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  • Laura Roeven

Acceptance Can Be a Freeing Practice

“Some people believe holding on and hanging in there are signs of great strength. However, there are times when it takes much more strength to know when to let go and then do it.” ― Ann Landers


Acceptance enables you act without carrying the burden of what you wish would be happening instead.


When we talk about acceptance, there is something present that we do not want. We cannot be talking about acceptance without the subject appearing as displeasing or unwanted. Acceptance has a tone of bearing what has happened. The course of our day has shifted by something unexpected. Loss, mistakes, failings done by self or another that changes our plans. “I wish it were not happening” are moments where acceptance shows up.


Let’s first take the degree of “not wanted”. It can be as small as a blunder or as large as illness, loss, and grief. Acceptance is required to move forward in any size. Standing resolute on the island of “I do not want this” keeps you from walking the road that will change the circumstances. Acceptance is a journey of taking your power and control back by participating with the reality that is happening. These are the same moments that hold possibility, miracles, and grace.


When we accept, we no longer fantasize another reality or compare what we have, to what we want. Acceptance is a place of power and clear thinking that brings attention to what we do have control over. When turning to acceptance, we put down the illusion of what we wanted instead. Doing this, acceptance enables choices and decisions by providing solid ground to stand on. When we do not accept, we are standing on shadows or wispy fantasy. When we accept, we are standing on what is happening and we can step toward our next choice. That is where true hope is.


Because acceptance ranges so greatly, try practicing acceptance in small amounts to see what happens. For instance, when was the last time you did a task with a lot of internal arguing? These heavy thoughts can range from incredulity to victim. It makes the task practically unbearable. Try out acceptance, “I accept that I am doing this task.” What opens up for you with this idea? I found the task became lighter when I chose to focus on the speed of completion rather than wishing for someone else to do it. I could control when I did it and how quickly I could complete it. It ended up being liberating to do it myself.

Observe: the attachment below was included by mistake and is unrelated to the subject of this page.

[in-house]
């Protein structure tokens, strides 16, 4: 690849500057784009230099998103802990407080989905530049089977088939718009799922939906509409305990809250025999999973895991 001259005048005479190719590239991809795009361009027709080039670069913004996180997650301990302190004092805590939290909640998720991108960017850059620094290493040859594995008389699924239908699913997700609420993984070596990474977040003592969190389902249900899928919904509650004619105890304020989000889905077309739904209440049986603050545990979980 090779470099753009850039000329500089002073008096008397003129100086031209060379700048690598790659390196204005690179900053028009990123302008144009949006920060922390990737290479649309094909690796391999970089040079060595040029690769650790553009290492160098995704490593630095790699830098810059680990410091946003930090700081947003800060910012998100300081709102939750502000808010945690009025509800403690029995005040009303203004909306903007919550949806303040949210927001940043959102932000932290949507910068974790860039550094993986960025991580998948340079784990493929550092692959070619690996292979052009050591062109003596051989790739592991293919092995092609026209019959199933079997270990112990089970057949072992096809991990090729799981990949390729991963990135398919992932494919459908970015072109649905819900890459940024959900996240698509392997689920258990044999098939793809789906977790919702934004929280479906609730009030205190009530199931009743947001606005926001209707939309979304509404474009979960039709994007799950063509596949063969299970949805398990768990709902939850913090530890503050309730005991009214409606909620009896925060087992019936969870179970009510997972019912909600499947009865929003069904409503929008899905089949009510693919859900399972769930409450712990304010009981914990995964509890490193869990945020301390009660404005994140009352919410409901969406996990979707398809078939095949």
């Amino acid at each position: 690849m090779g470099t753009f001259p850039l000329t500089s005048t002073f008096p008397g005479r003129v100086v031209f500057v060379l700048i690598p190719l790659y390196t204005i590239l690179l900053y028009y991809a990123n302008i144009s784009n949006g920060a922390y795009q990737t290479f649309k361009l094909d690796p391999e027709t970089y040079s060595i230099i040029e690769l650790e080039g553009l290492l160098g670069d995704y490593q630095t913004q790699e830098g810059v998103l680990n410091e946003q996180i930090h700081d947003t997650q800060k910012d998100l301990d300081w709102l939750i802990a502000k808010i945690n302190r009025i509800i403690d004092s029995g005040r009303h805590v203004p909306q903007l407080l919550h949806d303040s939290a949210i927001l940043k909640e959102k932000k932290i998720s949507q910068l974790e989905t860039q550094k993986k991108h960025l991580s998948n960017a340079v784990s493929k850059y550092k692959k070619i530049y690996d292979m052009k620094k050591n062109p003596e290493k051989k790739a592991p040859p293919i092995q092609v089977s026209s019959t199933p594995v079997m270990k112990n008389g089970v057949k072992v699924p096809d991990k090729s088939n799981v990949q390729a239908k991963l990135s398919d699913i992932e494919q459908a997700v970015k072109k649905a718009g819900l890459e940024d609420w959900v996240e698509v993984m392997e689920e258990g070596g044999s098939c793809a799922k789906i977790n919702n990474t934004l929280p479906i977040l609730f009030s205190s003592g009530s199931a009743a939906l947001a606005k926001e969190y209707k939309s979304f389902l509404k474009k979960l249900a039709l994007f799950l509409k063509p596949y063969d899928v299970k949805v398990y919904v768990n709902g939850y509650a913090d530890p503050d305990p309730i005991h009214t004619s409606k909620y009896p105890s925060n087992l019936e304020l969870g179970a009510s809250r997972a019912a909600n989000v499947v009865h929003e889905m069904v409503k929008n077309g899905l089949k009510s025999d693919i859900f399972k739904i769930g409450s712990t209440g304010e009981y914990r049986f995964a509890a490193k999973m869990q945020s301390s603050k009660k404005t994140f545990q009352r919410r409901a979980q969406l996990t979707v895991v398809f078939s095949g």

“Life is a series of natural and spontaneous changes. Don't resist them; that only creates sorrow. Let reality be reality. Let things flow naturally forward in whatever way they like.” ― Lao Tzu

How does acceptance work?

It starts with the facts. This thing that I don’t want or like is here. What is it? It starts with naming it and bringing it to the light of day.


Is there a way I can make it easier? Is there support that I can ask for? What are the details that encompass this? What is in my control? When breaking down the process, the hardest and heaviest burden are fear, worry, doubt and resentment. Acceptance makes the situation lighter because I’m not fighting reality nor am I being led by burdened thinking.


Acceptance is being aware of the story I tell myself about what is happening. We believe what we tell ourselves. Doesn’t it make sense to actively tell ourselves a resilient story while we face the challenge that arrives? Acceptance is about dropping baggage or painful filters that make what we are facing harder. Acceptance can be a freeing practice. To start with what is to step toward what we want it to become is the practice of acceptance.


Would you like a chance to carve out your authentic steps? Reach out to explore your acceptance, freedom, and new ideas right now.


Namaste,

Laura

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